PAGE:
How the Indian government protects its citizens
Dragged into a cushy multiplex in one of Bangalore’s swanky new malls didn’t fully erase the grave misgivings which precede the watching of a Hindi film, even one starring Aamir Khan.
Even before the customary ‘Smoking is harmful’ and ‘In case of fire use the EXIT’ stills, the powers that be in India decided to screen a short infomercial, the theme of which was ‘Terrorism is a dead-end career option’. The shalwar-clad terrorist runs out of bullets, is abandoned by his handler and dreams a prodigal son’s dream before being cleanly finished off by the Army sniper. Nice message. It would seem though, that terrorism, like smoking, drugs, AIDS and — if India’s health minister Dr Anbumani Ramadoss has his way — even soft drinks, can be countered by consumer education. The next step may be to decree that all firearms come with a statutory warning, like cigarettes, stating in a print of a certain minimum size, that terrorists will meet a terrible fate.
As for Dr Ramadoss, he recently excoriated film stars and cricketing icons for endorsing soft-drinks, which as everyone knows, are a grave threat to public health in India. The Health Minister must be applauded for this move — for he knows that while soft-drinks themselves may be relatively harmless, the average urban Indian inhales dangerously high levels of poisonous chemicals on his way to the soft drink store. Fewer trips to buy soft drinks also mean fewer traffic accidents. The next step will be to prevent film stars and cricketing icons from endorsing motorcycles, engine lubricants and ultimately, all automobiles. For, as everyone knows, automobiles cause traffic accidents that claim lives.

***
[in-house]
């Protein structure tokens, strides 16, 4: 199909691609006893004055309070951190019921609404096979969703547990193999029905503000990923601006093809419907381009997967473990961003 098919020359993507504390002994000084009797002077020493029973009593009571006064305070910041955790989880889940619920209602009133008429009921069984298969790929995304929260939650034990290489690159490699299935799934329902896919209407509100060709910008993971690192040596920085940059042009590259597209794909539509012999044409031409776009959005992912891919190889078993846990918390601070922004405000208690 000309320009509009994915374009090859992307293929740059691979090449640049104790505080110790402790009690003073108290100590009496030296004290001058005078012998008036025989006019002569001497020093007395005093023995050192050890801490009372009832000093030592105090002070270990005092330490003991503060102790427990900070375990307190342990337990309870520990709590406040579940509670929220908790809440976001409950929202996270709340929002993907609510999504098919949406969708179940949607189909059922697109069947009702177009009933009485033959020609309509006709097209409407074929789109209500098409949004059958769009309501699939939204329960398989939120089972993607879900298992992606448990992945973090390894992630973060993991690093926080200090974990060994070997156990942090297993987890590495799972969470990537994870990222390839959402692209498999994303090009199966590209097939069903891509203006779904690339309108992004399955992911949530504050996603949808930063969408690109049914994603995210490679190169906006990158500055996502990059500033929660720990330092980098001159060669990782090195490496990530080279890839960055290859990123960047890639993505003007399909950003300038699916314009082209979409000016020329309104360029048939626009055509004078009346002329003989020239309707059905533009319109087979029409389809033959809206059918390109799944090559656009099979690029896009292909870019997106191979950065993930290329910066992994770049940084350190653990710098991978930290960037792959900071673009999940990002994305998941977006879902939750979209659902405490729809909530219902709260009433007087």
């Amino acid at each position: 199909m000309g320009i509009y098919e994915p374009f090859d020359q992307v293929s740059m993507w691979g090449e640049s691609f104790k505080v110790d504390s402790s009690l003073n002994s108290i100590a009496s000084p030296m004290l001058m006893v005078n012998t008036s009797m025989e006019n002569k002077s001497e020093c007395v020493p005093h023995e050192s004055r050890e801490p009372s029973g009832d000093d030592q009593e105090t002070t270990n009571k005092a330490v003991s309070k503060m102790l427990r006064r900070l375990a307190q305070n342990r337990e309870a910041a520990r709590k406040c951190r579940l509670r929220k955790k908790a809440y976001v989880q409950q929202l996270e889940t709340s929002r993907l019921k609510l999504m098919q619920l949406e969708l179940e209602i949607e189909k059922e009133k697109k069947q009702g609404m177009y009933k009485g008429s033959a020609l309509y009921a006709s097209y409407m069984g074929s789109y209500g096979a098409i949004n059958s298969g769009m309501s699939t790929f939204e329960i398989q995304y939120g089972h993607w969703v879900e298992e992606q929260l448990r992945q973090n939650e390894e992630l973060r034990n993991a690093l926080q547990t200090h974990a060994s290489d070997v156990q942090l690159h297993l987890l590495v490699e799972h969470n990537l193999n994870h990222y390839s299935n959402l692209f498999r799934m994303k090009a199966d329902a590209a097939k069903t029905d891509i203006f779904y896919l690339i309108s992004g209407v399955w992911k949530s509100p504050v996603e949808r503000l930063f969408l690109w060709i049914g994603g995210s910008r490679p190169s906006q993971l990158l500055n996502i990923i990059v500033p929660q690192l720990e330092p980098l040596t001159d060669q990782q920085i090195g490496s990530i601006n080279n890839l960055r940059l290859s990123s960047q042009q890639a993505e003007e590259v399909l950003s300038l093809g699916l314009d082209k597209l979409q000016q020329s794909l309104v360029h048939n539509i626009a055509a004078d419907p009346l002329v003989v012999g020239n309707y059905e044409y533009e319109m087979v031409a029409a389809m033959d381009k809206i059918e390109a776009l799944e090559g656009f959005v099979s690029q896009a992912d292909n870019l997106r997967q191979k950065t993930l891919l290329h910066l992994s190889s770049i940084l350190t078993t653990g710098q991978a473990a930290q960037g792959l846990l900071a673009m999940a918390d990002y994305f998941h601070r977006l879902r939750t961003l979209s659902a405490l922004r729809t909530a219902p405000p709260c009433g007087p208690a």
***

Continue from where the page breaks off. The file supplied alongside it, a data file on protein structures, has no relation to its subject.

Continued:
Film stars and cricketing icons need not worry about lost endorsement revenue — the Government of India can employ them to make more infomercials.